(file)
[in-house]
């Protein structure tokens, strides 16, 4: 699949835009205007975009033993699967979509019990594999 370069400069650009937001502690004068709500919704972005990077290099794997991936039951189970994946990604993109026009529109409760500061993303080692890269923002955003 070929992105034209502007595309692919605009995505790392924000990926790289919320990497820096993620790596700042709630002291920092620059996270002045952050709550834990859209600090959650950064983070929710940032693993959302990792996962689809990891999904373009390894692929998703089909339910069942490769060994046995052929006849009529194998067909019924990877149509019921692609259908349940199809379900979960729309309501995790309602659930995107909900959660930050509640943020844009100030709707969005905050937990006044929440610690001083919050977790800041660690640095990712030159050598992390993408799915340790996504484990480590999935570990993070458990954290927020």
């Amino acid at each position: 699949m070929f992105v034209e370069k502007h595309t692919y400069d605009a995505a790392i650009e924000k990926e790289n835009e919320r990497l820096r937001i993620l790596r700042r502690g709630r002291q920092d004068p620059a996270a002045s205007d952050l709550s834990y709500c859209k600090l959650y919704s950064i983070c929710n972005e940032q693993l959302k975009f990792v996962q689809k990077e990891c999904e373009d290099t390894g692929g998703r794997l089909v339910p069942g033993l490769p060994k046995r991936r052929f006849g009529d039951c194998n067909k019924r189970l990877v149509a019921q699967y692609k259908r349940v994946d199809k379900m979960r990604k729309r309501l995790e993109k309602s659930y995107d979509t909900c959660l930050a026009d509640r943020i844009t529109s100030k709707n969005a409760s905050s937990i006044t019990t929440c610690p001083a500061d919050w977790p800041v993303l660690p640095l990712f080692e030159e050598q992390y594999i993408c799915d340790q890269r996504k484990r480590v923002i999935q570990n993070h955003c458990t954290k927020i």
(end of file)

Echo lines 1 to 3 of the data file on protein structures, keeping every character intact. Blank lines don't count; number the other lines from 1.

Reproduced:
[in-house]
């Protein structure tokens, strides 16, 4: 699949835009205007975009033993699967979509019990594999 370069400069650009937001502690004068709500919704972005990077290099794997991936039951189970994946990604993109026009529109409760500061993303080692890269923002955003 070929992105034209502007595309692919605009995505790392924000990926790289919320990497820096993620790596700042709630002291920092620059996270002045952050709550834990859209600090959650950064983070929710940032693993959302990792996962689809990891999904373009390894692929998703089909339910069942490769060994046995052929006849009529194998067909019924990877149509019921692609259908349940199809379900979960729309309501995790309602659930995107909900959660930050509640943020844009100030709707969005905050937990006044929440610690001083919050977790800041660690640095990712030159050598992390993408799915340790996504484990480590999935570990993070458990954290927020």
């Amino acid at each position: 699949m070929f992105v034209e370069k502007h595309t692919y400069d605009a995505a790392i650009e924000k990926e790289n835009e919320r990497l820096r937001i993620l790596r700042r502690g709630r002291q920092d004068p620059a996270a002045s205007d952050l709550s834990y709500c859209k600090l959650y919704s950064i983070c929710n972005e940032q693993l959302k975009f990792v996962q689809k990077e990891c999904e373009d290099t390894g692929g998703r794997l089909v339910p069942g033993l490769p060994k046995r991936r052929f006849g009529d039951c194998n067909k019924r189970l990877v149509a019921q699967y692609k259908r349940v994946d199809k379900m979960r990604k729309r309501l995790e993109k309602s659930y995107d979509t909900c959660l930050a026009d509640r943020i844009t529109s100030k709707n969005a409760s905050s937990i006044t019990t929440c610690p001083a500061d919050w977790p800041v993303l660690p640095l990712f080692e030159e050598q992390y594999i993408c799915d340790q890269r996504k484990r480590v923002i999935q570990n993070h955003c458990t954290k927020i």